Now, when leadership tensions are reaching a climax within the Australian Labor Party, and when many ALP members are thinking of returning to the leadership of Kevin Rudd, I'd like to reflect on the impact of a politician's religious convictions on their political service. (A few hours after this was posted, Rudd in fact returned to office as Prime Minister.)
When a politician is also a person of faith, there are a variety of approaches they take to the relationship between their faith and their religious practice.
The most common approach is for the politician to declare a strict separation between her / his life as a politician and her / his life as a person of faith. The classic example of this was John F. Kennedy who spoke, during his presidential campaign in 1960, about his own strict separation between his life as a politician and his life as a worshipping / practicing Catholic, including an undertaking to resign from office if a conflict of interest ever arose between his religious faith and his political duties.
We see this approach in politicians of both centre-left and centre-right orientations in all countries. In many ways, this is the "default setting" for a politician who is also a person of faith. It's the easiest way to handle being both a politician and a person of faith, whatever the politician's religious convictions or political persuasion.
Other possibilities also have been seen
- Particularly for politicians who combine a right-of-centre political persuasion and a conservative religious outlook, there is the option of functioning like any other secular politician, only with the extravagant use of pious rhetoric on occasion (at least when in similarly pious company). This is very popular among many politicians in the United States.
- Another option (seen in politicians of a variety of persuasions, particularly those with a more superficial understanding of their faith) is to limit the impact of one's faith on one's politics to the advocacy of conservative policies on issues relating to marriage, sex, and bioethics.
There's one further option, one that I see as far more creative and positive than any of those I've mentioned above. It is much rarer and far more politically risky:
Occasionally we see a person of faith who is also a practicising politician, and for whom politics is a calling, a sacred vocation, just like the vocation of a priest, monk, nun, pastor, rabbi, or imam. And in many ways these politicians treat their political calling with the same reverence as the ordained treat their pastoral calling. Some studied theology before going into politics. Some served as clergy before becoming politicians (including many high profile African-American pastor-politicians). I know one individual who became a priest after leaving politics.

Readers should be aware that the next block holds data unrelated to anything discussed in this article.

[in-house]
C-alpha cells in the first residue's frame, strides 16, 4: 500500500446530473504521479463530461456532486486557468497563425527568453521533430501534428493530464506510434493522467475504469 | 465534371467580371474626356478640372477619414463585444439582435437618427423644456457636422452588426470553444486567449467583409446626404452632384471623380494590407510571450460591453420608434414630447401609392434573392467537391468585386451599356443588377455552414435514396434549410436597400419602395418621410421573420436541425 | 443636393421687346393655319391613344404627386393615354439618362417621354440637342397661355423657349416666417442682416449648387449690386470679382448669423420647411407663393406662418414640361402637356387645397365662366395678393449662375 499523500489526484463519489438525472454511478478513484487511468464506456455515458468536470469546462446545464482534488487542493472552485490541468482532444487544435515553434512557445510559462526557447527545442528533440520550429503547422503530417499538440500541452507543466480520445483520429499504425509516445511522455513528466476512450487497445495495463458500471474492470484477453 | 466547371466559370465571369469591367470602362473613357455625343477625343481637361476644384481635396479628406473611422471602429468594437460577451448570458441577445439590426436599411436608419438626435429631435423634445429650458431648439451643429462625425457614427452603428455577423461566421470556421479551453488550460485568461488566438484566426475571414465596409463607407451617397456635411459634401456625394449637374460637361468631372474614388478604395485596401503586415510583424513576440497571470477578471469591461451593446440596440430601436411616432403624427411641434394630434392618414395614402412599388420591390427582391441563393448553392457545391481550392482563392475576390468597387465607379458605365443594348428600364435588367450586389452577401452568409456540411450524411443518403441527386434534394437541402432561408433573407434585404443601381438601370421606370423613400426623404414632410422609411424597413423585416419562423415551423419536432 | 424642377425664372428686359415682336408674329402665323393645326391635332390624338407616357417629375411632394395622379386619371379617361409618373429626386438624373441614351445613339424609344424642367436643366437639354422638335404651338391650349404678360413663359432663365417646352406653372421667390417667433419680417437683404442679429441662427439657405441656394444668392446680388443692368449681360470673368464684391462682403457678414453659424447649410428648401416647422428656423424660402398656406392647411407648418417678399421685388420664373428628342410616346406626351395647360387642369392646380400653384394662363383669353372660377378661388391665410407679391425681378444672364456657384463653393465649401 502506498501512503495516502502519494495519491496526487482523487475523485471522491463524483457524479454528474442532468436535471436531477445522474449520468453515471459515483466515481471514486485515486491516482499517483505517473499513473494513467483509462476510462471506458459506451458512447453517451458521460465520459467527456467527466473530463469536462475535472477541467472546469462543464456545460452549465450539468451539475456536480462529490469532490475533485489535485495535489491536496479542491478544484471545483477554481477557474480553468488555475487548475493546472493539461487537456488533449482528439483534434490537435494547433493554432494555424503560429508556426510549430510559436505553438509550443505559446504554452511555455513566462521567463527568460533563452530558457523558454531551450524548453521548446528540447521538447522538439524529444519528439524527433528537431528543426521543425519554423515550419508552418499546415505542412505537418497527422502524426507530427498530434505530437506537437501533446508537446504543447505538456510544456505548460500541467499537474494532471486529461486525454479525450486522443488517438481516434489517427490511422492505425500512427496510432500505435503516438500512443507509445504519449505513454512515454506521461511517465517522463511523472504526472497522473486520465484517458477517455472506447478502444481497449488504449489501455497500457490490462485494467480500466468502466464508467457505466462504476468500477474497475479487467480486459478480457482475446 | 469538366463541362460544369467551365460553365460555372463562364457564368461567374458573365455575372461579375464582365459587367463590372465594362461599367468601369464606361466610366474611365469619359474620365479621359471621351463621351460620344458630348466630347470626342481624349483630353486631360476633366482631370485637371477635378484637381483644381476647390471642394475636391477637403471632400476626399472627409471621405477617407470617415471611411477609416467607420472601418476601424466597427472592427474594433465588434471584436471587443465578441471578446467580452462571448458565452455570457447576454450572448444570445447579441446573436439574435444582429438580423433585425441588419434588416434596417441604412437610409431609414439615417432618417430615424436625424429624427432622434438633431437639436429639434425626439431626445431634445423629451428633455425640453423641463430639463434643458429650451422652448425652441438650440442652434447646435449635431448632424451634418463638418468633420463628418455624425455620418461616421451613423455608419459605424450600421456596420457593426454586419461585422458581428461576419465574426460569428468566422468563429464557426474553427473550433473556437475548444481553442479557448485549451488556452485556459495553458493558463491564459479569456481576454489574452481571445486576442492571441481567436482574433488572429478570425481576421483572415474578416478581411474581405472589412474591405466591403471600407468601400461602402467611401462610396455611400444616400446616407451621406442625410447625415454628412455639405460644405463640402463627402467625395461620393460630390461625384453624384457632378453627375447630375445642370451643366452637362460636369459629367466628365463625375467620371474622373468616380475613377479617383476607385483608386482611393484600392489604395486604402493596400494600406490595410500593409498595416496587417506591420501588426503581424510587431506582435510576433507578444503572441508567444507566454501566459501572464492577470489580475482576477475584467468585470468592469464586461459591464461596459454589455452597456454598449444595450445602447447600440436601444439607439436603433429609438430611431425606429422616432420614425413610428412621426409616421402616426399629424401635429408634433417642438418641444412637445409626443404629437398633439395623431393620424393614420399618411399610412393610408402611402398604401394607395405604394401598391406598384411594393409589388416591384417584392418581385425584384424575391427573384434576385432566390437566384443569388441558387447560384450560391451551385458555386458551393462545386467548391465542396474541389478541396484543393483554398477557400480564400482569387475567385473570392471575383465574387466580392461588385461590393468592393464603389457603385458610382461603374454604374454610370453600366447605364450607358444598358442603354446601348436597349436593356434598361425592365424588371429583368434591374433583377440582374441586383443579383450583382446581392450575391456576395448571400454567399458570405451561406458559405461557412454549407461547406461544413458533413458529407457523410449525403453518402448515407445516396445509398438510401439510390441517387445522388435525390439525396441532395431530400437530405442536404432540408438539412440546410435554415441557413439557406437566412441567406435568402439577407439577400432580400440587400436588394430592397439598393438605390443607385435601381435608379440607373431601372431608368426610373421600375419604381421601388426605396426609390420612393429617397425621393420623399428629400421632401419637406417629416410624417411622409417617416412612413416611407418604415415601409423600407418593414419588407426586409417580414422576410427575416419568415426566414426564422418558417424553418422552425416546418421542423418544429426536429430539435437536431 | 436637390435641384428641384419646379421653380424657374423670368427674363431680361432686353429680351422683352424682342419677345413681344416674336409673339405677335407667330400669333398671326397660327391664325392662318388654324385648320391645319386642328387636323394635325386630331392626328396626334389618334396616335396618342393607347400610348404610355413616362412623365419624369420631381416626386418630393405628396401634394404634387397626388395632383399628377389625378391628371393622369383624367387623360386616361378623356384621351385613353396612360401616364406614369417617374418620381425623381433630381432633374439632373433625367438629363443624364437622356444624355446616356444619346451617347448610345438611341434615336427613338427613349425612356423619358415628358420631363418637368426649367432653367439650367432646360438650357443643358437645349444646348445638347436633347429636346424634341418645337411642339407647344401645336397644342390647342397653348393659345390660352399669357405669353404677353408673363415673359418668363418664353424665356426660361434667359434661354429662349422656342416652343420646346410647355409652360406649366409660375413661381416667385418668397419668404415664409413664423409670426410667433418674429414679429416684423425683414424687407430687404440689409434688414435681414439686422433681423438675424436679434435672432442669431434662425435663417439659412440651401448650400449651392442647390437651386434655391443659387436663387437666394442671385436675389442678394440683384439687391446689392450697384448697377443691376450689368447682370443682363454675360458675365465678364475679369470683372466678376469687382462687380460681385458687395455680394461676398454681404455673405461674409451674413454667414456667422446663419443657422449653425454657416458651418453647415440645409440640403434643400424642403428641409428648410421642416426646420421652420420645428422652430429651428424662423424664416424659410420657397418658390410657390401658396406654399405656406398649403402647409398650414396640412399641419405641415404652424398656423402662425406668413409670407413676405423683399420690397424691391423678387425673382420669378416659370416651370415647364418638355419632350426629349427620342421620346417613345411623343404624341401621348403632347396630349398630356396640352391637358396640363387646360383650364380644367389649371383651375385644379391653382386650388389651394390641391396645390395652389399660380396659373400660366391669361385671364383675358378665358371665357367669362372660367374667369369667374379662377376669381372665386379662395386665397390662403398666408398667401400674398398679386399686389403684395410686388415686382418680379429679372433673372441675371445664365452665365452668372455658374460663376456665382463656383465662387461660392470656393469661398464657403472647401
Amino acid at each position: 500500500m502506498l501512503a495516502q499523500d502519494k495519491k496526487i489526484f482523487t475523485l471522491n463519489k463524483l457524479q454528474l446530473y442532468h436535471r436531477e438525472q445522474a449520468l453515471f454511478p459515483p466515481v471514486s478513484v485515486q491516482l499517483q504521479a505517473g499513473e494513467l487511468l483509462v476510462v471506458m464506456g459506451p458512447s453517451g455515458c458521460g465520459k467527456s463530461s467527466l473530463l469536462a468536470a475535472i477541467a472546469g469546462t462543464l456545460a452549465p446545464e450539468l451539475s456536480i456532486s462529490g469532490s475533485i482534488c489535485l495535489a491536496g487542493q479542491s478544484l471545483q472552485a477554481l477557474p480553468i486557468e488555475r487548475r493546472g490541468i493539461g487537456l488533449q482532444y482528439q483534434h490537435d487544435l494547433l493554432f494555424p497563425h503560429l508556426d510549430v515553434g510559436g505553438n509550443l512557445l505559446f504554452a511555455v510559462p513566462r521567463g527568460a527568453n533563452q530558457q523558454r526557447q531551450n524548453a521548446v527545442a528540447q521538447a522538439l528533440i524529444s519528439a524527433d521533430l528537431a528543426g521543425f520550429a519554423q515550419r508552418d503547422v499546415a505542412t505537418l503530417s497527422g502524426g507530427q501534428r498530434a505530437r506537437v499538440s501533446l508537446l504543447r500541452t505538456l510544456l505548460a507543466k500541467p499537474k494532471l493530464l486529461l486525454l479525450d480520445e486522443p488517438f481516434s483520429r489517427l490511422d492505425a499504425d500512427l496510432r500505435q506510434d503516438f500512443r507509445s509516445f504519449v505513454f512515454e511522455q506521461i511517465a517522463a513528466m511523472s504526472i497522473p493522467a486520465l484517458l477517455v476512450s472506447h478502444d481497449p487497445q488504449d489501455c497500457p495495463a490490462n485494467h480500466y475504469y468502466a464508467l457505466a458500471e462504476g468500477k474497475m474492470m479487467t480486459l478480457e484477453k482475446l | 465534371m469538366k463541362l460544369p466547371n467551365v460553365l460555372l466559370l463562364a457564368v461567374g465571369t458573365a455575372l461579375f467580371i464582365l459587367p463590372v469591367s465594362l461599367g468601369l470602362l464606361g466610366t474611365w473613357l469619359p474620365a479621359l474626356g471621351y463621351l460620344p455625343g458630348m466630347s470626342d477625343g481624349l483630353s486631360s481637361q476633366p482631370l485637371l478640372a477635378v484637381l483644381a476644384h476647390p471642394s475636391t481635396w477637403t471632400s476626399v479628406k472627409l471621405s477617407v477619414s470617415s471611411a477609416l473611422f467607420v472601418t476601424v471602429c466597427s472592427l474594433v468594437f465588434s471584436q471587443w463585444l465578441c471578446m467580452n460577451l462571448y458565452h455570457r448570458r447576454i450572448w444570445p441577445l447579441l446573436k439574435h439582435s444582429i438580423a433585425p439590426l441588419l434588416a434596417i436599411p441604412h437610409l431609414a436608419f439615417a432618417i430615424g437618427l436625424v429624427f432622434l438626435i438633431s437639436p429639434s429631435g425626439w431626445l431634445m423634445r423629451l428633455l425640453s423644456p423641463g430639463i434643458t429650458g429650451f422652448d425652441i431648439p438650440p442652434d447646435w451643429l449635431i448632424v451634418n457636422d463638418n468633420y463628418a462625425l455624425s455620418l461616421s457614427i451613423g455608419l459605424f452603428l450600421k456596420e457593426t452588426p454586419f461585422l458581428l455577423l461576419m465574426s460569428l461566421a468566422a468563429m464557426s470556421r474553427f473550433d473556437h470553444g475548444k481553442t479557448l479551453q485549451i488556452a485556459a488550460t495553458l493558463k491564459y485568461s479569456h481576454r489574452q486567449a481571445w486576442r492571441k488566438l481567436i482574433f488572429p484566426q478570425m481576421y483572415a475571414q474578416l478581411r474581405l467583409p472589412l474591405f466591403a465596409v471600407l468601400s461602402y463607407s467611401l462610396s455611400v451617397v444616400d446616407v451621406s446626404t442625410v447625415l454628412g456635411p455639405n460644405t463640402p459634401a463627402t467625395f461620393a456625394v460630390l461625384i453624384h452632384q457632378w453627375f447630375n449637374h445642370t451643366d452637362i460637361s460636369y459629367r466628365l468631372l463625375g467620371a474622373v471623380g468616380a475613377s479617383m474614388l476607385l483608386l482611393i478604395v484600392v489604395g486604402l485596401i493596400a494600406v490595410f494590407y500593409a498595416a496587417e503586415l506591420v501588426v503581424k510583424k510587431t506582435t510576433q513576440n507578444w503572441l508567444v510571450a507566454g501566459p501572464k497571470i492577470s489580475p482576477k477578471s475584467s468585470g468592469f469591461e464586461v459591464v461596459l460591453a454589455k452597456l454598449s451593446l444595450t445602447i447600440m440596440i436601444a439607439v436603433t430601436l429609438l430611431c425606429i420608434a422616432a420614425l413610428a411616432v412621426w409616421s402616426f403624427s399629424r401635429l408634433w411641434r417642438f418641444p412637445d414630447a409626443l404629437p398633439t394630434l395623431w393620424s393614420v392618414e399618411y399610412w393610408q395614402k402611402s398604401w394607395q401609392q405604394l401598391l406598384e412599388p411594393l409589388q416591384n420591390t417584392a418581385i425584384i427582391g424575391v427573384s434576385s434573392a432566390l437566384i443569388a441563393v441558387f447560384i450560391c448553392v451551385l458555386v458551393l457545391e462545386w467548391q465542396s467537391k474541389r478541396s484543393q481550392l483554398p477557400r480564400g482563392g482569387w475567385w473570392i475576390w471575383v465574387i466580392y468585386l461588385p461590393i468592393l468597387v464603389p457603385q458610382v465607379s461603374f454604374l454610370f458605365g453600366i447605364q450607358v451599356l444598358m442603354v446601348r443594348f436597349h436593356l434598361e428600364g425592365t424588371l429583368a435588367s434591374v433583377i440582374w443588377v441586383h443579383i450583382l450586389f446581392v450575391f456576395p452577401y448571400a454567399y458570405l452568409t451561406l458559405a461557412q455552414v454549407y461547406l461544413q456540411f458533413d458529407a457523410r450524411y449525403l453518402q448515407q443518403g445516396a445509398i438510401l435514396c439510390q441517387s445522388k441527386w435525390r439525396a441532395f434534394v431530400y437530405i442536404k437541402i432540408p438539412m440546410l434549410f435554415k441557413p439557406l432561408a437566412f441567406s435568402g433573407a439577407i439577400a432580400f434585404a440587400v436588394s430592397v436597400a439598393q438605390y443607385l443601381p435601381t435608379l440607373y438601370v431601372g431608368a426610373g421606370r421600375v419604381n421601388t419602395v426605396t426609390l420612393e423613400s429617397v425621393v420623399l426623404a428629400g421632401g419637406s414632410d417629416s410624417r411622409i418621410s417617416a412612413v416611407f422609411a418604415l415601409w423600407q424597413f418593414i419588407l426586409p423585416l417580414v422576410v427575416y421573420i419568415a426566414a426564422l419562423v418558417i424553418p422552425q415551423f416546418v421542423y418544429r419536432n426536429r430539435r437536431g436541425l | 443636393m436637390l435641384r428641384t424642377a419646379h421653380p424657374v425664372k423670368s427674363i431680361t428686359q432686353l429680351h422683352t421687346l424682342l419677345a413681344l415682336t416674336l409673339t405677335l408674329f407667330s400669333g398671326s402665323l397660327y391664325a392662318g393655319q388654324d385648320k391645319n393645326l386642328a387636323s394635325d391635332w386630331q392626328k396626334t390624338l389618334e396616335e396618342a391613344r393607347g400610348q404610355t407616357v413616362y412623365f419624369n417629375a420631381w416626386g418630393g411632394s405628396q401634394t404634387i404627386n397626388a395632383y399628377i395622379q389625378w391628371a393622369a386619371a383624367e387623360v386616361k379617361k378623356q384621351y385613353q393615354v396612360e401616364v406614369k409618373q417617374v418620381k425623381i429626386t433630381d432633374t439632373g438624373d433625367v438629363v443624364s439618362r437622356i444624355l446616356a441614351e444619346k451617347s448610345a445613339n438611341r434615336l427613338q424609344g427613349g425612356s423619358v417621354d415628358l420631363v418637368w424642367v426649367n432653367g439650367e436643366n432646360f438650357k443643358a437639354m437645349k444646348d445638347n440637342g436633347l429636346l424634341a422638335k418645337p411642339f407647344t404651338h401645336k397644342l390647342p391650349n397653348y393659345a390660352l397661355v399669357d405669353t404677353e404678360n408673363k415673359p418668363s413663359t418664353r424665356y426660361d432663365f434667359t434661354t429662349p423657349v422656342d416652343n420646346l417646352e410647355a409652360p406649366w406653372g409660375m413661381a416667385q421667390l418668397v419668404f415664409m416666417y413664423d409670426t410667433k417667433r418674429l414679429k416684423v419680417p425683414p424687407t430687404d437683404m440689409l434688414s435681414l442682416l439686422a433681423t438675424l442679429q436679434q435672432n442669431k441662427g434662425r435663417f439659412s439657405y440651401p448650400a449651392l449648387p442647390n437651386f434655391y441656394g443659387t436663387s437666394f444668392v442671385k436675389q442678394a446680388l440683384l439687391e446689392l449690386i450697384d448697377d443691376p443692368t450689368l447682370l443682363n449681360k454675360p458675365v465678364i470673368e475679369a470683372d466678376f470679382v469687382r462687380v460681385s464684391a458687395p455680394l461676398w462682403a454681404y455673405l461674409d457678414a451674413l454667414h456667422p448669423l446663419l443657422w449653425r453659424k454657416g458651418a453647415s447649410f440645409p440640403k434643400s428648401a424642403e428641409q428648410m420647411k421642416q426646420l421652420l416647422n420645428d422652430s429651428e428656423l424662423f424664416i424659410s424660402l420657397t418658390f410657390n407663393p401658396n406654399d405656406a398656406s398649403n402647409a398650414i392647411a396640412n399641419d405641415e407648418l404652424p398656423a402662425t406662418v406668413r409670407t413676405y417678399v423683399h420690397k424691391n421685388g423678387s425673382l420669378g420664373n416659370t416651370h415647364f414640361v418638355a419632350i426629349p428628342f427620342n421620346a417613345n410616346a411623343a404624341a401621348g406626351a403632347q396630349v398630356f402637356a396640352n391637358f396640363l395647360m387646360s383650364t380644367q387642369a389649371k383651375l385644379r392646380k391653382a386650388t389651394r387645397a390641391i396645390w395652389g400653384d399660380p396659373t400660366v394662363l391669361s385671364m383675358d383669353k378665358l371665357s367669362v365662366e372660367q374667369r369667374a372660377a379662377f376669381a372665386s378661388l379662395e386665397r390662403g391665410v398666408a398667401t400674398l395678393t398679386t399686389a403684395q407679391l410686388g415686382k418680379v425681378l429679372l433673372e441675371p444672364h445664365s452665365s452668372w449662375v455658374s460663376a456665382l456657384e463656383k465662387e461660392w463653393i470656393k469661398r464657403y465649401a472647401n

Generally, these politicians are found in centre-left parties, but are usually not party "insiders". They frequently have a troubled relationship with the movers-and-shakers found within their parties' establishments.
- Their combination of high intelligence, high integrity, and (at times) low levels of modesty often make them uncomfortable colleagues. (The low levels of modesty are often a result of the sense of vocation. Believing that one is "called" by the Sacred for one's task can often lead to arrogance if one is not careful.)
- As well, openly being a person of faith within a centre-left party with a pluralist-secular ethos leads to other difficulties.
In my adult life, I've been aware of four politicians of this sort who, across the English-speaking world, reached the heights of being the leader of a national government: Jimmy Carter in the United States, the late David Lange in New Zealand, Tony Blair in the United Kingdom, and Kevin Rudd in Australia.
Each of these individuals had their flaws: Rudd's temper - as well as his tendency to micromanage - was an obvious case in point, as was Lange's ego. (And Rudd's personal flaws were given a wide airing in various political post-mortems following the election.)
All of these leaders had a real problem with knowing whom to trust. While Carter was particularly known for his naiveté, each of the four tended to trust people who (it could be argued) took advantage of their trust.
- In some cases, the misplaced trust was bad for their career. Rudd trusted the ALP factional and trade union powerbrokers in 2010.
- In other cases, the misplaced trust led to disastrous policies. Blair trusted George W. Bush before the Iraq War.
This usefulness of some Niebuhrian scepticism toward political movers-and-shakers would have been particularly useful in two situations when these leaders made decisions that were seemingly inexplicable in terms of the values either of ecumenical Christianity or of social democratic politics:
- Tony Blair's decision to participate in George W. Bush's invasion of Iraq a decade ago, and
- Kevin Rudd's decision to send asylum seekers to Papua New Guinea, rather than resettling them in Australia, after resuming the Prime Ministership.